What is Thrush and how do I treat it?


Most horse owners have heard of thrush and there are a wide variety of treatments on the market to help manage it. But what is it? What causes it? The answers may surprise you. 

What exactly is hoof thrush?

Thrush is a bacterial infection of the frog of the hoof. The frog is that v-shaped part in the middle of the foot. You may think thrush is the result of our current wet conditions, but surprise, surprise, those environmental conditions only aggravate the problem. The cause is something more basic. 

Thrush is actually the result of an unhealthy, poorly formed frog, according to 

Stephen O’Grady, DVM, MRCVS, in a recent article for Practical Horseman Magazine. 

"A healthy, well-formed frog is broad and fleshy. Measured at its base, the widest part, the frog’s width should be at least 70 percent of its length. A healthy frog shares the load-bearing function with the other structures of the hoof and helps to absorb concussion. This, in turn, stimulates continued frog health. A well-shaped frog also has a natural self-cleaning mechanism. When it comes into contact with the ground, it expands, pushing accumulated dirt and debris out of the frog sulci, the grooves on either side of the frog."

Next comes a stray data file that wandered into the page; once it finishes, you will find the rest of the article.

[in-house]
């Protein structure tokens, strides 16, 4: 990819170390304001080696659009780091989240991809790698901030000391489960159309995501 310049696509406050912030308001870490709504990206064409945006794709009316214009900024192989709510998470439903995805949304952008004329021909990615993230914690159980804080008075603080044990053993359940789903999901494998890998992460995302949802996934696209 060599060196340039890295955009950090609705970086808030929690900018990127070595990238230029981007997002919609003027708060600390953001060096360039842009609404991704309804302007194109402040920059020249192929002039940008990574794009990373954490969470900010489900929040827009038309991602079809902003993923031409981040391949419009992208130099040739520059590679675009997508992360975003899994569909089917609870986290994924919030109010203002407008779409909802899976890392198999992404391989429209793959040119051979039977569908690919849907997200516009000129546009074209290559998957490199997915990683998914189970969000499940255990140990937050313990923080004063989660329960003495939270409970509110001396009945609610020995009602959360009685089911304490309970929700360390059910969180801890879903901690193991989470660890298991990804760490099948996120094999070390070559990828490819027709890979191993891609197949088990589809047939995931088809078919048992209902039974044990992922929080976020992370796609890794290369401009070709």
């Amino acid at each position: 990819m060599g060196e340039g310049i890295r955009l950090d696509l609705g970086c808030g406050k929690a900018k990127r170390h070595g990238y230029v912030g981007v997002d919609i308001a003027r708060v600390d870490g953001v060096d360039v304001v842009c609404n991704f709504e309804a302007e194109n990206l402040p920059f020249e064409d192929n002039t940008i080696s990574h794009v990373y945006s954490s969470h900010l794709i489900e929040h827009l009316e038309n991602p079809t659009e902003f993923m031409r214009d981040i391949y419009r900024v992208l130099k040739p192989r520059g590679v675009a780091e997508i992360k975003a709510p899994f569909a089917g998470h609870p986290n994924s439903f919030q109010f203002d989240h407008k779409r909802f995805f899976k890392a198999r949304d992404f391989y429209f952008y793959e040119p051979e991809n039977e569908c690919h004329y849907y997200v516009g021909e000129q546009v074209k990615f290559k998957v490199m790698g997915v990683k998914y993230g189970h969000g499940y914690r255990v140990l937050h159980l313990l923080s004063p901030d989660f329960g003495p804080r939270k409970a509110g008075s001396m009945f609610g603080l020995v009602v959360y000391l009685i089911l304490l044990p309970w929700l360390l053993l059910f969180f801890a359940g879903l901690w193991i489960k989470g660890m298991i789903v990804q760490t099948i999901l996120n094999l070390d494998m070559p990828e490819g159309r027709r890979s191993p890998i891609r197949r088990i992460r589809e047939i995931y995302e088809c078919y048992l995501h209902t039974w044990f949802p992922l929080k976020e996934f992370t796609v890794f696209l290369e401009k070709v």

Unhealthy frogs..

When the frog becomes unhealthy, which can be the result of genetics, a clubby foot, low heels or farrier problems, it will appear shrunken and smaller than normal. The problem is usually due to the frog not being on an even plane with the heels of the foot capsule. This results in the frog not touching the ground enough to clean itself and ultimately the frog atrophies and becomes recessed, interfering with balanced load bearing. 

Dirt and debris begin collecting in the sulci (grooves on either side of the frog) creating an environment for bacteria to party. Like a frat party, things soon get out of hand, damage begins and then, that gawd awful smell permeates the room. 

Thrush can do serious damage..

Thrush can do a lot of damage to the hoof and can cause lameness if left untreated. The frog can even begin to bleed from thrush. 

How do we treat it? First and foremost, your farrier needs to trim and clean the frog to remove the infected areas. Then he or she needs to trim the hoof so the frog can work properly. 

In addition to those things, using antibacterial products help the hoof heal.  Barn Dog Tack carries a variety of products to help manage thrush. 

 

 


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